The Jaded Local
The Pleasure of Not Doing Anything Rad
IT WASN’T THEIR FAULT. Tired from the shredfest that is Jackson Hole’s upper mountain on a powder day, the Rad Bros simply had no frame of reference for the happy idiot in the bandana and flower-patterned windshirt, solo in the backcountry with no pack, skiing on a pair of 150-something women’s skis, and… was he snickering at them? I should back up a little.
We’ve all had standout runs over the years that were defined by specific skis. The glorious moment when I somehow managed to grease a bump line on 223-centimeter Dynastar DH boards. The 6-footdeep day in February of ’98 when I borrowed a pair of 90-millimeter-underfoot “fat” skis for the first time and became a golden god swooping straight through the Meaning of Life and out the other side. And then there was that one run with Nate, laying the longest and most relaxing turns ever on a pair of 200cm Salomons down a vast glacier that started in France and ended in a tiny Swiss town where the wildflowers were just starting to bloom.
But that morning in Jackson I was tattered: surfing couches for a week, chasing locals up bootpacks and down long rocky couloirs, waking up in my ski clothes with the taste of carpet in my mouth. This particular floor was in a not-very-nice-smelling office building I had been poaching for a few nights, slipping in after the Mangy Moose shut down. There was a temperature inversion in the valley and while it was freezing and gray at the base, I could see the sun already warming the high peaks above the resort. All I wanted to do was get up there and lie on a warm rock. Just a couple of hours of lizard action and one mellow run down.
But the thought of shouldering a pack and giant heavy skis again was unbearable, and the last thing I needed was more beatdown, more adrenaline, more avalanche protocol. Day-drinking was looming when inspiration struck.
I strode into the nearest rental shop and offered a 12-pack to borrow “the shortest, lightest, softest ski you have.” After some confusion and suppressed snickering among the staff, I was presented with a pair of baby-blue 156cm Rossignol Saphirs, 70mm-wide intermediate-advanced women’s skis mounted with all-plastic bindings that went to 9. Pinning the bindings, I rationalized that I should be able to at least wedge and sidestep down most terrain.
After a quick change into the the aforementioned 1970s windshirt/bandana combo, I was wafting up the cable in a big red box, accompanied by a few locals and some slightly less-suppressed snickering. I suspect middle-aged men dressed like Wayne Wong and excitedly flexing really short women’s skis are not a regular sight on that particular tram.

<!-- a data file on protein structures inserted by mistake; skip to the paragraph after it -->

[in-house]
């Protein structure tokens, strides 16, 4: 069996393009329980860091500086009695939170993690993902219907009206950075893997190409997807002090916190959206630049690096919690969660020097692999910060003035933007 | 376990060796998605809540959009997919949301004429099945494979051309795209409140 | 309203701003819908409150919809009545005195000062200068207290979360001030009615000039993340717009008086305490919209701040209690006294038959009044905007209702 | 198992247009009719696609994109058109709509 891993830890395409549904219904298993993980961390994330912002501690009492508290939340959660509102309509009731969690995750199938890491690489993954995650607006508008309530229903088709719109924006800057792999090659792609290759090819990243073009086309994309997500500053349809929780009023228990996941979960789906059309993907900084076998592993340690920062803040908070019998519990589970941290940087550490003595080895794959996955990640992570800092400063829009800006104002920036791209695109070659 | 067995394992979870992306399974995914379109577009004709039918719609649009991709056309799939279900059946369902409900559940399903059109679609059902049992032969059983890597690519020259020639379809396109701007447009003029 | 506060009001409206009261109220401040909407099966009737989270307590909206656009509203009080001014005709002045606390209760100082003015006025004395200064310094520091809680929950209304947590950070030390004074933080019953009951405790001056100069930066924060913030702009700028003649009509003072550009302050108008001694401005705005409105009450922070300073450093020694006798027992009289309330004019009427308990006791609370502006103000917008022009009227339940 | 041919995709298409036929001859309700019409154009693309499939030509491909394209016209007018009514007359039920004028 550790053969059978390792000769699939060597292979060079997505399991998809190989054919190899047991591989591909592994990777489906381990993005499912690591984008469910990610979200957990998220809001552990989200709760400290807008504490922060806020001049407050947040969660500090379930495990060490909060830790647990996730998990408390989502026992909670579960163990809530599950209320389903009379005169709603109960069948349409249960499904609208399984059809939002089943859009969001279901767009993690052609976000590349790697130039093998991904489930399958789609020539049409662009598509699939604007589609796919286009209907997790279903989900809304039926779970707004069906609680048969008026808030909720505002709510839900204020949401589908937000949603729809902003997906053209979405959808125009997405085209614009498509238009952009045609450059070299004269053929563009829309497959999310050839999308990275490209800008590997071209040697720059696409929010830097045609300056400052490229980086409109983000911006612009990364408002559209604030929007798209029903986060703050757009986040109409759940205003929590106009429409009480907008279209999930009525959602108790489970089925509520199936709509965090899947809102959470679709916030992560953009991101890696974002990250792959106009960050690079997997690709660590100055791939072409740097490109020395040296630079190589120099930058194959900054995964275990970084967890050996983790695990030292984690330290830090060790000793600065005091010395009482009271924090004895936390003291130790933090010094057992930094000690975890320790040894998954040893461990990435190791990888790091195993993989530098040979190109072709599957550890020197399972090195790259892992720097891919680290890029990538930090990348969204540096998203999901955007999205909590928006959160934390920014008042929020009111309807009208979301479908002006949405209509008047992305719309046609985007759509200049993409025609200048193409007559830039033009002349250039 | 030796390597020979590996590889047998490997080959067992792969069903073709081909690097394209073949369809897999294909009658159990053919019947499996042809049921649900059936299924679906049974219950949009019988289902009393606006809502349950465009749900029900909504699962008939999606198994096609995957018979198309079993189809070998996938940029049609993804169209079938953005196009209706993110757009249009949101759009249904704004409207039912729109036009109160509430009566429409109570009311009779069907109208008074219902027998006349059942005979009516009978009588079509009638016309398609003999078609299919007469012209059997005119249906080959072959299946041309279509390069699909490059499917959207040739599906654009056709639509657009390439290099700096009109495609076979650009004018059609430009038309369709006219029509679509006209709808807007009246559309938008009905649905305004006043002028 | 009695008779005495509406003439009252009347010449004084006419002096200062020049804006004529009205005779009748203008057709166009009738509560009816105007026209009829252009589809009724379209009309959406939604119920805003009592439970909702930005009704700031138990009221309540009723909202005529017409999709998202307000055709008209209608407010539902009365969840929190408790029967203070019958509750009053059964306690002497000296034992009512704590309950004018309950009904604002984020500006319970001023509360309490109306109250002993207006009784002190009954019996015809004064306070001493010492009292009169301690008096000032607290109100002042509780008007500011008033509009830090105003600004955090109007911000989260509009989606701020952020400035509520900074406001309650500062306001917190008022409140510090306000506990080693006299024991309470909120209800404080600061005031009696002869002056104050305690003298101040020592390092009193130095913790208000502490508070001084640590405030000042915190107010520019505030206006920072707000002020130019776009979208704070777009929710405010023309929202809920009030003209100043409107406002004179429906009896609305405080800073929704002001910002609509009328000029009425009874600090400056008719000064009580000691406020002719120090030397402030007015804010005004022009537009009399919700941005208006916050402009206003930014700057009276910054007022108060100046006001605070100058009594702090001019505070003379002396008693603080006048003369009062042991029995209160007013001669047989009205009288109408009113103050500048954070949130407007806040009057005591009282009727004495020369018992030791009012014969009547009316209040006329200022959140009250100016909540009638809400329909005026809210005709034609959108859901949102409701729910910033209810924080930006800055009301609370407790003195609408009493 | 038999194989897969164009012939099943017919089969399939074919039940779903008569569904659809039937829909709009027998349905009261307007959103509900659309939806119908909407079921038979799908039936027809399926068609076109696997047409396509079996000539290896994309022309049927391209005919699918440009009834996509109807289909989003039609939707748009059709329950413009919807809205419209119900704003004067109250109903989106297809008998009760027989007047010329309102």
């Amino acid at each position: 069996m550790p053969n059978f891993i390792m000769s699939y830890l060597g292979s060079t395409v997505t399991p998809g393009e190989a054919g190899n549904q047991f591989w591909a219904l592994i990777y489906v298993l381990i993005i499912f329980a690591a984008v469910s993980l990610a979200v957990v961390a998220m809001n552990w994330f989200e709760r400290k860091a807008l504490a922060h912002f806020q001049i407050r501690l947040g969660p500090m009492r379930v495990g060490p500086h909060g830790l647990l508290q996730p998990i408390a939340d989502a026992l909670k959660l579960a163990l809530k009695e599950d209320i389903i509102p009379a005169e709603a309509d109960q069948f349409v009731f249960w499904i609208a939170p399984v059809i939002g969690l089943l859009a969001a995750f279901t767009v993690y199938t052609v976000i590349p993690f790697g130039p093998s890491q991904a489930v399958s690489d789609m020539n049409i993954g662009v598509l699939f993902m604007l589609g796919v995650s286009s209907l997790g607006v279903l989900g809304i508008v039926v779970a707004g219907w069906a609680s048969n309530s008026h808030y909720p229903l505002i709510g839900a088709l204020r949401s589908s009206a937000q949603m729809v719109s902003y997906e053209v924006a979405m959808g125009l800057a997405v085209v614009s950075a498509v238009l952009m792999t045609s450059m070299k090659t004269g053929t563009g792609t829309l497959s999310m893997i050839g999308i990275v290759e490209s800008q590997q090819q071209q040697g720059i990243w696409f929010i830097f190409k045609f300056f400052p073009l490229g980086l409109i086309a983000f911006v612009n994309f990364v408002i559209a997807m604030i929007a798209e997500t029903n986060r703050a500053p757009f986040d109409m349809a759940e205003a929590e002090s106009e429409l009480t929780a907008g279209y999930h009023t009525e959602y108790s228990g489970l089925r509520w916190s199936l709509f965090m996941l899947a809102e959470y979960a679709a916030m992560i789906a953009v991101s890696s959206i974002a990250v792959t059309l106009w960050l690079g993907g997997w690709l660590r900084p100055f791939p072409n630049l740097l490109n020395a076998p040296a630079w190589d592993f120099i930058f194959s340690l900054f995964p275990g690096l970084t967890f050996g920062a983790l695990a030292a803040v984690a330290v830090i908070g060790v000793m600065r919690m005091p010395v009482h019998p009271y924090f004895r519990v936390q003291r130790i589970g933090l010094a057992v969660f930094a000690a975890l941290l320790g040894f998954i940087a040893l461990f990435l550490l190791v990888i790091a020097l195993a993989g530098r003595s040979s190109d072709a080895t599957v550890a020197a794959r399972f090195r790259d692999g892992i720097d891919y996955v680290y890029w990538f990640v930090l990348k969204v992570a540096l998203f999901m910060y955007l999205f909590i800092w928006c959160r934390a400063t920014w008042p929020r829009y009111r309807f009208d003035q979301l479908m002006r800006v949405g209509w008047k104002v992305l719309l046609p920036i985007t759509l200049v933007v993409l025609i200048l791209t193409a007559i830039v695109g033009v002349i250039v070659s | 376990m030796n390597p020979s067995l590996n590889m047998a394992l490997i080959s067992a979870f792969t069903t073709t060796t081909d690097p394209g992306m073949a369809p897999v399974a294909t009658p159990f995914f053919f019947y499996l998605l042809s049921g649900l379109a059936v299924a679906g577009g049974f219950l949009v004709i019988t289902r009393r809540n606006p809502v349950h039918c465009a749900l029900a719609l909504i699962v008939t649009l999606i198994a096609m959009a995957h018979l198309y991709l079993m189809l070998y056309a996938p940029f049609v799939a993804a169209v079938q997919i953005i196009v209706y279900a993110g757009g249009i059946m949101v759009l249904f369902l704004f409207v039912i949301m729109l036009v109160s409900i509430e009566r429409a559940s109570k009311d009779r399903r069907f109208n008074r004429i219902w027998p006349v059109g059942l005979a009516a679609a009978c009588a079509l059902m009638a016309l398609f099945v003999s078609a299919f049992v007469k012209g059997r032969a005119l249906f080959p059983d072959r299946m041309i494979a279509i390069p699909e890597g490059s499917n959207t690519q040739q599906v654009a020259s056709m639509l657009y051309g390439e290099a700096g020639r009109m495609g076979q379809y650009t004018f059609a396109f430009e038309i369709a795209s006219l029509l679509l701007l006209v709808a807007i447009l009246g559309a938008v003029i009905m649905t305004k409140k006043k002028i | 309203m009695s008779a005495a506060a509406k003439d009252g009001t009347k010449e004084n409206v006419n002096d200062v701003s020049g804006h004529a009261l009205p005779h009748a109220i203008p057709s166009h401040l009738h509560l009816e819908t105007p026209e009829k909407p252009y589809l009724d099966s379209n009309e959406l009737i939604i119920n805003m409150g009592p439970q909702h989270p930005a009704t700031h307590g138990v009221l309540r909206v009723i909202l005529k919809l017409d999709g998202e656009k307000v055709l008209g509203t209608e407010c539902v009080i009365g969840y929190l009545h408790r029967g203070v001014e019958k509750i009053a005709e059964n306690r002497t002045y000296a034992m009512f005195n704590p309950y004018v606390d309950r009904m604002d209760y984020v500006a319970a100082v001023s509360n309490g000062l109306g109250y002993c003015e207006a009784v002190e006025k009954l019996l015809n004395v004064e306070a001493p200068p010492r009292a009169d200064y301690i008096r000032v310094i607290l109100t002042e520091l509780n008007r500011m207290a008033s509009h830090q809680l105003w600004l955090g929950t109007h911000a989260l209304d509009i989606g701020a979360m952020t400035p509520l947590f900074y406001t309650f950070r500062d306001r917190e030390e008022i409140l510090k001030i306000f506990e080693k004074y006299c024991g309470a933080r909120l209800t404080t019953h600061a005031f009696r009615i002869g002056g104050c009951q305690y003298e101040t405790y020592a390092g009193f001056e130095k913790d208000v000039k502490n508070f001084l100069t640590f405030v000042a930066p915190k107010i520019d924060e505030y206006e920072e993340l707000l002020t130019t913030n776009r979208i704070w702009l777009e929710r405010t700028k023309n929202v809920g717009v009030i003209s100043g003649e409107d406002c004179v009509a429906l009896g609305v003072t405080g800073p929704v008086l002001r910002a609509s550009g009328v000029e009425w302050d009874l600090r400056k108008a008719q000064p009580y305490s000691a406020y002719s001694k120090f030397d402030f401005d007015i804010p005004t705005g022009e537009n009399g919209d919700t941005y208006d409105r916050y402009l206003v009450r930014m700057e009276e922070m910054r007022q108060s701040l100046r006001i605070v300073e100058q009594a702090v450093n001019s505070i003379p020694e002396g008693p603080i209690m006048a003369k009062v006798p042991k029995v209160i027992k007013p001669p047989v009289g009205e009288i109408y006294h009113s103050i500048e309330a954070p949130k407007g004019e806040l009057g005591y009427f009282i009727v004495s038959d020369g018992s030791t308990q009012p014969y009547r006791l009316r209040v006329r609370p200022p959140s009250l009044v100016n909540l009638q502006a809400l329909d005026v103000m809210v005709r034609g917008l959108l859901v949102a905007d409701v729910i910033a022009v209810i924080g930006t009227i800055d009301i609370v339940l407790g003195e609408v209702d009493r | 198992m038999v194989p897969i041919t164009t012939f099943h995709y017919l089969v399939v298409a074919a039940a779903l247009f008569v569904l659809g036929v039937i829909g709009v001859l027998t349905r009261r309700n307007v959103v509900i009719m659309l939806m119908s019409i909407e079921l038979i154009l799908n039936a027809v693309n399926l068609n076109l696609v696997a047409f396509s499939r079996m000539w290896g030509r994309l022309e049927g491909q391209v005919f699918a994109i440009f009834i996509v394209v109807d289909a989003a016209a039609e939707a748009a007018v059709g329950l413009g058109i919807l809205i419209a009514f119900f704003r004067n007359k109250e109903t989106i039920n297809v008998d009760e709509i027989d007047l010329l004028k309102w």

Once through the boundary gate, I shouldered the featherweight Rossi’s and booted up a ridge into the sun. On a trackless sub-peak, I found my warm rock. On the surrounding faces and flanks above timberline, the Jackson pow-day program was in full effect as rad people teed off on rad terrain and (presumably) got rad footage. I laid on the rock and daydreamed about attractive women in jacuzzis until the sun faded.
The day of epic not-doing-anything-rad-injackson had now reached the bit where I had to ski down thousands of feet of what was sure to include everything from cold boot-top pow to refrozen moguls.
Delicately clicking into the Barbie Dreamhouse bindings, I held my breath and dropped off the top of Four Pines into the 35-degree powder-covered unknown. Feet together for maximum float, I built up speed and gave a little nervous shimmy… and the tips porpoised like playful puppies. Channeling a powder skiing style not seen in those parts since 1988, I butt-wiggled about 300 tiny turns down the 600-foot pitch. After the first hundred, I was suppressing a smug snicker of my own.
Which is where the Rad Bros came in. I was standing at the bottom of the pitch, admiring all those scrumptious miniature wiggles, the delicate angel kisses of the Rossignol Saphir, when they skied up. Equipped for Maximum Send, with the biggest, burliest skis, full-face helmets, and airbag packs, they had no doubt been Killing It.
As they skied passed me toward the icy maze that drained back to the resort, one of them said, “Nice skis, dude.” I let it go and went back to congratulating myself, and then followed them into the rutted-out traverse.
Teeth clenched for what would certainly be survival skiing, I came to another revelation: The tiny Rossi’s were in their element. I could pick apart the intricate and icy banks through the forest with a kung fu barrage of little jibby moves that I had never done before because I had never skied on 156cm skis.
Halfway down I caught up to the Rad Bros, who were now soaked in sweat, hanging on for dear life, and no longer making snide remarks about my skis. I refrained from shrieking, “How do like my skis now?” but I did throw an exuberant daffy.
Back at the base village, I returned the rental skis with a bottle of champagne, which seemed more appropriate than a 12er in this particular ski-shop-hookup-etiquette scenario.
While I haven’t skied on the Rossignol Saphir since, I have considerably broadened my scope ski-wise. It’s psychologically tempting to try to find the best one, the burliest one, whatever, but just like all dogs are Good Dogs, almost all skis can be Good Skis. You just have to let them.